Consider these four situations:

  1. a tennis ball falling on a wooden floor
  2. a tomato falling on a wooden floor
  3. a book falling on a wooden floor
  4. a tennis ball falling on a soft mattress Why only in the first situation the object bounces?
  • $\begingroup$ In the case of the tennis ball on the wooden floor the collision is elastic, and in the others the collision is inelastic. The tennis ball will flex, and push itself up. The tomato will flex but lacks elasticity to propel it back up. $\endgroup$ Jun 22 at 19:01
  • $\begingroup$ @user16217248 thanks, but what does the kinetic energy of the object in each situation change into? $\endgroup$
    – Piotr H
    Jun 22 at 19:21
  • $\begingroup$ Ball: Back into the ball, as upwards velocity. Tomato: If the tomato ruptures, sideways velocity of the tomato pieces. Book: Sound. Tennis ball on mattress: Infrasound I am guessing. $\endgroup$ Jun 22 at 19:28
  • 3
    $\begingroup$ Does this answer your question? Why the rubber ball bounced higher than the glass ball? $\endgroup$ Jun 22 at 19:48
  • $\begingroup$ @user16217248 thanks, in case of a mattress I assumed it would be the elastic energy of the mattress and then it would transform into heat $\endgroup$
    – Piotr H
    Jun 22 at 19:55

1 Answer 1


When the tennis ball hits the floor, the floor doesn't give much. Most of the energy is work done on the ball, becoming stored elastic energy. This immediately is converted back into kinetic energy as the tennis ball springs back into shape and propels upwards. A small amount of energy is lost in sound waves in the air and floor, or heat.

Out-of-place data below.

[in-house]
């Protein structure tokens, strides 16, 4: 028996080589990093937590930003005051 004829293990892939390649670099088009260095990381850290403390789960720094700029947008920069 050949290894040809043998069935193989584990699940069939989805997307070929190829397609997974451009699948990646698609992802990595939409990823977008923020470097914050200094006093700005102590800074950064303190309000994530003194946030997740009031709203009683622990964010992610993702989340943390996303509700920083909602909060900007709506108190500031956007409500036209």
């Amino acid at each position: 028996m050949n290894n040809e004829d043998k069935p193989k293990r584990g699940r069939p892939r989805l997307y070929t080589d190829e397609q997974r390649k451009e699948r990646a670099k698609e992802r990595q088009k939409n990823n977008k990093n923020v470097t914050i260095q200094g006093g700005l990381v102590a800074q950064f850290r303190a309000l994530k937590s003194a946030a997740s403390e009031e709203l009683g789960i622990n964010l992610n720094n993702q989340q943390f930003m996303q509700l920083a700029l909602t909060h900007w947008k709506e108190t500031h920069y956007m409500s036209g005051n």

When the tomato hits the floor, the tomato deforms, and the work required to deform the tomato is the force required to do so times the distance of the deformation. Tomatoes are not elastic, so the energy does not go back into kinetic energy, but likely goes into heat, the same way that if you bend metal repeatedly it gets hot.

When the book falls, assuming it falls flat, it momentarily traps air underneath which is forced away at a high speed as the book makes contact with the ground. In this case, much of the energy leaves as sound. A book falling on the floor this way is much louder than a tennis ball or tomato.

When the tennis ball falls on the mattress, the mattress deforms and compresses a non-negligible amount, resulting in air in the room moving in to fill the space, and when the mattress rebounds, the air is moved. This takes sufficiently long that the resulting sound wave is not audible and is infrasound.


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